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Metropolis is a city located along the Ohio River in Massac County, Illinoismarker, in the United Statesmarker. As of the 2000 census, the city population was 6,482. It is the county seat of Massac Countymarker.Metropolis is part of the Paducahmarker, KYmarker-IL Micropolitan Statistical Area.

Prior to the American Civil War there was a proposal to establish a Western District of Columbiamarker to include present day Metropolis and the nearby area of Kentucky. An 1850 map illustrates this proposal.

On January 21, 1972 DC Comics declared Metropolis "Hometown of Superman". On June 9, 1972 the Illinois State Legislature passed Resolution 572 that declared Metropolis the "Hometown of Superman," the comic book superhero who is based in the fictional city of Metropolis. Among the ways it celebrates the character are a large Superman statue in the city, a small Superman museum, and an annual Superman Celebration that is always held the second weekend in June. Also, it has a local newspaper, known as The Metropolis Planet, ( a name inspired by the newspaper in fictional Metropolis, The Daily Planet.

Metropolis is also home to Harrah's Metropolismarker casino/hotel, a riverboat casino frequented by visitors from around the region, making tourism one of the city's largest industries.


Metropolis is located at (37.153332, -88.725374).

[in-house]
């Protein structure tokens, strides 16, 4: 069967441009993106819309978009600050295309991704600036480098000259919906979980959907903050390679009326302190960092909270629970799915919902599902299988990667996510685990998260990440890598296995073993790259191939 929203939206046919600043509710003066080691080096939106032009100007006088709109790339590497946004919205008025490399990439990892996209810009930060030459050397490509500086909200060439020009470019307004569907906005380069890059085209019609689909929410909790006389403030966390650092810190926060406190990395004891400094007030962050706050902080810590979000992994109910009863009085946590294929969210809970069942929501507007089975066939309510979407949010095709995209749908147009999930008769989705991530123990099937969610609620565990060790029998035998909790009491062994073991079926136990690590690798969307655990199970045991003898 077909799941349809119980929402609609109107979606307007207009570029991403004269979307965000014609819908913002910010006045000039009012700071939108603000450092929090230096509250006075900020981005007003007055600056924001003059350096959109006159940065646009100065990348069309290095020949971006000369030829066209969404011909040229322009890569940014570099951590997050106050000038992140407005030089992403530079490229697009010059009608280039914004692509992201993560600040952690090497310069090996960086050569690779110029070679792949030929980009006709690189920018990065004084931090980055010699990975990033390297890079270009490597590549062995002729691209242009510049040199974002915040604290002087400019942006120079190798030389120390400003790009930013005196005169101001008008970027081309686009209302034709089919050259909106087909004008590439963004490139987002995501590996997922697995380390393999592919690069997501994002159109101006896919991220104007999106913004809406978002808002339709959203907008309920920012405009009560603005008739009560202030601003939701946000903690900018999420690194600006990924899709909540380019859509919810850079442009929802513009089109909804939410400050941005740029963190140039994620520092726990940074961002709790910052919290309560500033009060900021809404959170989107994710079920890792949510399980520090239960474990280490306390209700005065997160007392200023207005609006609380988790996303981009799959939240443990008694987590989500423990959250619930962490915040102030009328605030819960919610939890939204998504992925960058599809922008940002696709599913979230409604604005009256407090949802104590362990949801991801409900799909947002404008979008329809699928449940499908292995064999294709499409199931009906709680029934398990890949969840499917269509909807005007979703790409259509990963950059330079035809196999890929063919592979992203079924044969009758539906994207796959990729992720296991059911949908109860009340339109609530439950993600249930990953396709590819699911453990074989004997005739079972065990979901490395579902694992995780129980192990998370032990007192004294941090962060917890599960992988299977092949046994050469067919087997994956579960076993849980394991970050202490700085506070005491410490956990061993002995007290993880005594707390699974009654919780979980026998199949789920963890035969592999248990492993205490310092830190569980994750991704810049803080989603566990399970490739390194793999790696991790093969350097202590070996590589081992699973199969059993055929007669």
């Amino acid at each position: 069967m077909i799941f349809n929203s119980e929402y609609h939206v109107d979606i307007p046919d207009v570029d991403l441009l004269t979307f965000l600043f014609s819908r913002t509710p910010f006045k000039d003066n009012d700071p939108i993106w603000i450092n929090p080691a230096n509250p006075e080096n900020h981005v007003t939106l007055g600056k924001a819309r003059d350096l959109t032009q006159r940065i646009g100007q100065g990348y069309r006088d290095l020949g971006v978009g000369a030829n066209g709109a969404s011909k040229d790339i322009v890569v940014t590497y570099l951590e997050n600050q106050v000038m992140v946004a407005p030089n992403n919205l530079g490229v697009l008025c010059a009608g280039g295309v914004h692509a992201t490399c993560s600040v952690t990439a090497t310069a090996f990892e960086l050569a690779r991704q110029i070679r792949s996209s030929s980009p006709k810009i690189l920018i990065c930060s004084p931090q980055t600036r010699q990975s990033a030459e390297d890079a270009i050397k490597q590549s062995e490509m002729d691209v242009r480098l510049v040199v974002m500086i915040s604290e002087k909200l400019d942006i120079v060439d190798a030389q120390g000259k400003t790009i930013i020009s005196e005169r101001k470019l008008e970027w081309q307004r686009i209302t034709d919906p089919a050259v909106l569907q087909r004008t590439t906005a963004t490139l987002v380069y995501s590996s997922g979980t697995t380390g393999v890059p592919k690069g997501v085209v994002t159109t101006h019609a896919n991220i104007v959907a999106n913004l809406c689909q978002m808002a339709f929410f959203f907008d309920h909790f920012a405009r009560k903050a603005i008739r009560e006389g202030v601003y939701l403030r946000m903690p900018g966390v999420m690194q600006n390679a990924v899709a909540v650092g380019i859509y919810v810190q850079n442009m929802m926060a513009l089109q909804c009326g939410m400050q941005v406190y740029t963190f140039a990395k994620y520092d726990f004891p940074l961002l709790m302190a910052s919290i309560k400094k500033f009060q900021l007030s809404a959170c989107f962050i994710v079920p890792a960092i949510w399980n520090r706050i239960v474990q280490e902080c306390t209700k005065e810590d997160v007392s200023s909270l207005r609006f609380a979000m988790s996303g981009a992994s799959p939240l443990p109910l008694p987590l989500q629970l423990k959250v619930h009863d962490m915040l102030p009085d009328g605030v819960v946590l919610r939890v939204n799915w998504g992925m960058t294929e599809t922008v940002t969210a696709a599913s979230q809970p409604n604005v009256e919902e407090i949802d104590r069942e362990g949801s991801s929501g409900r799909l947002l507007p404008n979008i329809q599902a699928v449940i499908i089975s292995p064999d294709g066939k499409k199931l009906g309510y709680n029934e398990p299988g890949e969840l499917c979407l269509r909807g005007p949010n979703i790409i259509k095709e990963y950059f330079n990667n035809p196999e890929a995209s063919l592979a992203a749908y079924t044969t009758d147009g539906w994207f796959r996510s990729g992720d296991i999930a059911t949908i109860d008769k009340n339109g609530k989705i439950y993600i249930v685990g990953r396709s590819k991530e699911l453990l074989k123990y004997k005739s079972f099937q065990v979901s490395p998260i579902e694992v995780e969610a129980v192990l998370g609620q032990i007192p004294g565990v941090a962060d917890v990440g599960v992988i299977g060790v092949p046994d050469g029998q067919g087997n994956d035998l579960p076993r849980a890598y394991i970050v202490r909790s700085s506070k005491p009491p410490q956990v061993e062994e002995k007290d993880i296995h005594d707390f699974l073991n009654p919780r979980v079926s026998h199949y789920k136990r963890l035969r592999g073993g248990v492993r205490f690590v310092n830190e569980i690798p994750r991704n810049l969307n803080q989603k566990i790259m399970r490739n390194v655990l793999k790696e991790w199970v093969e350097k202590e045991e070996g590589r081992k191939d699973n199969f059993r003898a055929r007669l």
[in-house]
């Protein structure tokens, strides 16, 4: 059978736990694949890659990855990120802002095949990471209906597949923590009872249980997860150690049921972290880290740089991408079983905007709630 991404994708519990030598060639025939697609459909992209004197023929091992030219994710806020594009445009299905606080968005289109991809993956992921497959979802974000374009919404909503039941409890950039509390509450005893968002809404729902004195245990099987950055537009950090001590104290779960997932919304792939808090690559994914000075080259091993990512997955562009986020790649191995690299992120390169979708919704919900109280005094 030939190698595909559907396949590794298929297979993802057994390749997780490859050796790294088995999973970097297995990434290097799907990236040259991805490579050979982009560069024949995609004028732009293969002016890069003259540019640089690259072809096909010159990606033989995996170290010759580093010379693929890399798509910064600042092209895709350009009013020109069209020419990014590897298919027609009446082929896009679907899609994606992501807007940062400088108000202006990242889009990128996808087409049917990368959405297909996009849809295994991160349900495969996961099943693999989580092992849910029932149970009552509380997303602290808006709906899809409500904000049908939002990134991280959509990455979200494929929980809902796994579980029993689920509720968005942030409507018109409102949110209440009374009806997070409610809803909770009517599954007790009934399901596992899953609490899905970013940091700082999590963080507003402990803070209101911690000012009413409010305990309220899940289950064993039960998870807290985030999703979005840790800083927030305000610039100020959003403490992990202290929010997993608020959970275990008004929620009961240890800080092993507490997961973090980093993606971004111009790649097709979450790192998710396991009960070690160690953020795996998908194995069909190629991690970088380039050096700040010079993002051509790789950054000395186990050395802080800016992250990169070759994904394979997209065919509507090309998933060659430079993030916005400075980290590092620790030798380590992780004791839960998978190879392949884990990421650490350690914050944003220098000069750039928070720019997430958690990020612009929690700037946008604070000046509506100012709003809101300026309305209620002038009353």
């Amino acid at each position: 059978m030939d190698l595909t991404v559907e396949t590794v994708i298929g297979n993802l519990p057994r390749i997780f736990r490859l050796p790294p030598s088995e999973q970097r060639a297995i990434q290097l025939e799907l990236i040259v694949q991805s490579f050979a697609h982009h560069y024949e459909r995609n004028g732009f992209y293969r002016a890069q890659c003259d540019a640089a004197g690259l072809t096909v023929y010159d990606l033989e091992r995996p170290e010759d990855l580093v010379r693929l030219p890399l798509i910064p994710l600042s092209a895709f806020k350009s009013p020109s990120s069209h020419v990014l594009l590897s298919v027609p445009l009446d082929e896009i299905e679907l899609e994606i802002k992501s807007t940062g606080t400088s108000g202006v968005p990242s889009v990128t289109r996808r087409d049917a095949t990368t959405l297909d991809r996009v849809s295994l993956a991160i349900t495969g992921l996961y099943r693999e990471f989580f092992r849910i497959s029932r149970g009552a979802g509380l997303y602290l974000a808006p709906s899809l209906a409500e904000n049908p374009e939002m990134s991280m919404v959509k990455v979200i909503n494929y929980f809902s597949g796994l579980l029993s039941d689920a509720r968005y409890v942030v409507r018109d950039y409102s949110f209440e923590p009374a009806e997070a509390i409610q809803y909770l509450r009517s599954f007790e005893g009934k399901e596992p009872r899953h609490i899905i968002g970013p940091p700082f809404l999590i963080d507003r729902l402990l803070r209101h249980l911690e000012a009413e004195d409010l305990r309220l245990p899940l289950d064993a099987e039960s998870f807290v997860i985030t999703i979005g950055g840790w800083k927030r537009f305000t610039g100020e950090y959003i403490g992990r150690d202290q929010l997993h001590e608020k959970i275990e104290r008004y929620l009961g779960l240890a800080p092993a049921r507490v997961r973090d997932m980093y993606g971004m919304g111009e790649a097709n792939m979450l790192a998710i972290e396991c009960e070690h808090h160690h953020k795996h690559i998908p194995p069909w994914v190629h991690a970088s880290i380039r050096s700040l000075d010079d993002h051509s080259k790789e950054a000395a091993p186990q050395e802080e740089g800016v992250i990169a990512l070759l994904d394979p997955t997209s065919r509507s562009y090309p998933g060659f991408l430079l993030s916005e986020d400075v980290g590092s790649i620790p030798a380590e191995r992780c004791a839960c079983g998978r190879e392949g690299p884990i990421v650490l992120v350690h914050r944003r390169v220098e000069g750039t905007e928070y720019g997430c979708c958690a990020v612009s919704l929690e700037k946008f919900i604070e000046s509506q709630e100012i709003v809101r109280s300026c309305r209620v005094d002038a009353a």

According to the United States Census Bureau, the city has a total area of 5.1 square miles (13.1 km²), of which, 5.0 square miles (13.0 km²) of it is land and 0.1 square miles (0.2 km²) of it (1.18%) is water.


Photo of the Superman Museum from the main street
As of the census of 2000, there were 6,482 people, 2,896 households, and 1,708 families residing in the city. The population density was 1,295.1 people per square mile (499.5/km²). There were 3,265 housing units at an average density of 652.3/sq mi (251.6/km²). The racial makeup of the city was 90.53% White, 7.61% African American, 0.20% Native American, 0.20% Asian, 0.45% from other races, and 1.02% from two or more races. Hispanics or Latinos of any race were 0.74% of the population.

There were 2,896 households out of which 24.4% had children under the age of 18 living with them, 43.6% were married couples living together, 11.9% had a female householder with no husband present, and 41.0% were non-families. 36.9% of all households were made up of individuals and 20.0% had someone living alone who was 65 years of age or older. The average household size was 2.13 and the average family size was 2.77.

The age distribution was 20.0% under the age of 18, 7.8% from 18 to 24, 25.4% from 25 to 44, 21.9% from 45 to 64, and 24.8% who were 65 years of age or older. The median age was 43 years. For every 100 females there were 79.5 males. For every 100 females age 18 and over, there were 75.0 males.

The median income for a household in the city was $25,371, and the median income for a family was $33,979. Males had a median income of $27,630 versus $17,561 for females. The per capita income for the city was $15,967. About 12.5% of families and 17.2% of the population were below the poverty line, including 21.8% of those under age 18 and 16.7% of those age 65 or over.


Metropolis is served by Interstate 24, a regional Interstate Highway that runs from Chattanooga, Tennesseemarker northwest to St. Louis, Missourimarker via Interstates 57 and 64. It is also served by U.S. Route 45, which runs geographically east-west through the area but runs north to Chicagomarker and south to Paducah, and is signed north-south.

Illinois Route 145 lies east of the city and serves remote areas of nearby Shawnee National Forestmarker.


Metropolis is home to Massac Memorial Hospital, a 25 bed Critical Access Hospital that opened in 1956. The Hospital was originally shaped like a cross and is located on the northwest side of town.